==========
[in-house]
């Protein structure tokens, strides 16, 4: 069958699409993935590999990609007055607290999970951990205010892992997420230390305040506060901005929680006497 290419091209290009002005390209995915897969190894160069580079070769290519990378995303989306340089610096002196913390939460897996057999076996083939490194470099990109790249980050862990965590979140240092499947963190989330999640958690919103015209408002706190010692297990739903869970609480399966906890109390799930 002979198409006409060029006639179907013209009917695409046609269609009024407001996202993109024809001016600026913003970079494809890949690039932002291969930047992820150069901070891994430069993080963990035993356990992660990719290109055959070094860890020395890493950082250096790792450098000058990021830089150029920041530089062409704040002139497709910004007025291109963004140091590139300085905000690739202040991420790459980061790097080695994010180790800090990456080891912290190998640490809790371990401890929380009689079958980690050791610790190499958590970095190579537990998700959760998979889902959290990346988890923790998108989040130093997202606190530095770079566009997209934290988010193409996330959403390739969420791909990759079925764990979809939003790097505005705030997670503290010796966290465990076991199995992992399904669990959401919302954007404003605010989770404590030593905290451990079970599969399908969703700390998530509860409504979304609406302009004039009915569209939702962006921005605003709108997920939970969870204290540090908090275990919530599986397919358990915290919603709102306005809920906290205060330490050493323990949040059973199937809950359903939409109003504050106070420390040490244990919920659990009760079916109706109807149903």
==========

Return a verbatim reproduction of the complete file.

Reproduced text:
[in-house]
């Protein structure tokens, strides 16, 4: 069958699409993935590999990609007055607290999970951990205010892992997420230390305040506060901005929680006497 290419091209290009002005390209995915897969190894160069580079070769290519990378995303989306340089610096002196913390939460897996057999076996083939490194470099990109790249980050862990965590979140240092499947963190989330999640958690919103015209408002706190010692297990739903869970609480399966906890109390799930 002979198409006409060029006639179907013209009917695409046609269609009024407001996202993109024809001016600026913003970079494809890949690039932002291969930047992820150069901070891994430069993080963990035993356990992660990719290109055959070094860890020395890493950082250096790792450098000058990021830089150029920041530089062409704040002139497709910004007025291109963004140091590139300085905000690739202040991420790459980061790097080695994010180790800090990456080891912290190998640490809790371990401890929380009689079958980690050791610790190499958590970095190579537990998700959760998979889902959290990346988890923790998108989040130093997202606190530095770079566009997209934290988010193409996330959403390739969420791909990759079925764990979809939003790097505005705030997670503290010796966290465990076991199995992992399904669990959401919302954007404003605010989770404590030593905290451990079970599969399908969703700390998530509860409504979304609406302009004039009915569209939702962006921005605003709108997920939970969870204290540090908090275990919530599986397919358990915290919603709102306005809920906290205060330490050493323990949040059973199937809950359903939409109003504050106070420390040490244990919920659990009760079916109706109807149903």